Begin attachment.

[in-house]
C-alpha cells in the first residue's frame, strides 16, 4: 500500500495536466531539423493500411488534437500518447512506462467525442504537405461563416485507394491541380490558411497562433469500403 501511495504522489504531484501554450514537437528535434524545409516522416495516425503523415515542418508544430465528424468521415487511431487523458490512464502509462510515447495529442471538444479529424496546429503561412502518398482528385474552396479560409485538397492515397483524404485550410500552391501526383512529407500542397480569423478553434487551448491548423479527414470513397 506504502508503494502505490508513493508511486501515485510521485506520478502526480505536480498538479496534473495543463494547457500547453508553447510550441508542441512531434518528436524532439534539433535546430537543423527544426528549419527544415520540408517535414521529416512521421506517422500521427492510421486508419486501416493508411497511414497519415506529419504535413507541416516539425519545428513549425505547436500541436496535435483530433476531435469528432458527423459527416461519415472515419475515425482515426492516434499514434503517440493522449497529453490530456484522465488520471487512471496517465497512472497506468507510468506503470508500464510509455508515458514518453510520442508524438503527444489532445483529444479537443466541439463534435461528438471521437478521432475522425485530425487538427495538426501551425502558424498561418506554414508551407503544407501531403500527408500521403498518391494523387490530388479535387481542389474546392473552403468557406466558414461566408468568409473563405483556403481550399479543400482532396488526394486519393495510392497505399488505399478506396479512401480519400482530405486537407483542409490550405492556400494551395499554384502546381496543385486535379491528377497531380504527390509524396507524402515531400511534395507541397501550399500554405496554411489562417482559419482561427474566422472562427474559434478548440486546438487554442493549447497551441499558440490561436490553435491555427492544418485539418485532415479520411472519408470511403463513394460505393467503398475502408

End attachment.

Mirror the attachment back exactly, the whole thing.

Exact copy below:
[in-house]
C-alpha cells in the first residue's frame, strides 16, 4: 500500500495536466531539423493500411488534437500518447512506462467525442504537405461563416485507394491541380490558411497562433469500403 501511495504522489504531484501554450514537437528535434524545409516522416495516425503523415515542418508544430465528424468521415487511431487523458490512464502509462510515447495529442471538444479529424496546429503561412502518398482528385474552396479560409485538397492515397483524404485550410500552391501526383512529407500542397480569423478553434487551448491548423479527414470513397 506504502508503494502505490508513493508511486501515485510521485506520478502526480505536480498538479496534473495543463494547457500547453508553447510550441508542441512531434518528436524532439534539433535546430537543423527544426528549419527544415520540408517535414521529416512521421506517422500521427492510421486508419486501416493508411497511414497519415506529419504535413507541416516539425519545428513549425505547436500541436496535435483530433476531435469528432458527423459527416461519415472515419475515425482515426492516434499514434503517440493522449497529453490530456484522465488520471487512471496517465497512472497506468507510468506503470508500464510509455508515458514518453510520442508524438503527444489532445483529444479537443466541439463534435461528438471521437478521432475522425485530425487538427495538426501551425502558424498561418506554414508551407503544407501531403500527408500521403498518391494523387490530388479535387481542389474546392473552403468557406466558414461566408468568409473563405483556403481550399479543400482532396488526394486519393495510392497505399488505399478506396479512401480519400482530405486537407483542409490550405492556400494551395499554384502546381496543385486535379491528377497531380504527390509524396507524402515531400511534395507541397501550399500554405496554411489562417482559419482561427474566422472562427474559434478548440486546438487554442493549447497551441499558440490561436490553435491555427492544418485539418485532415479520411472519408470511403463513394460505393467503398475502408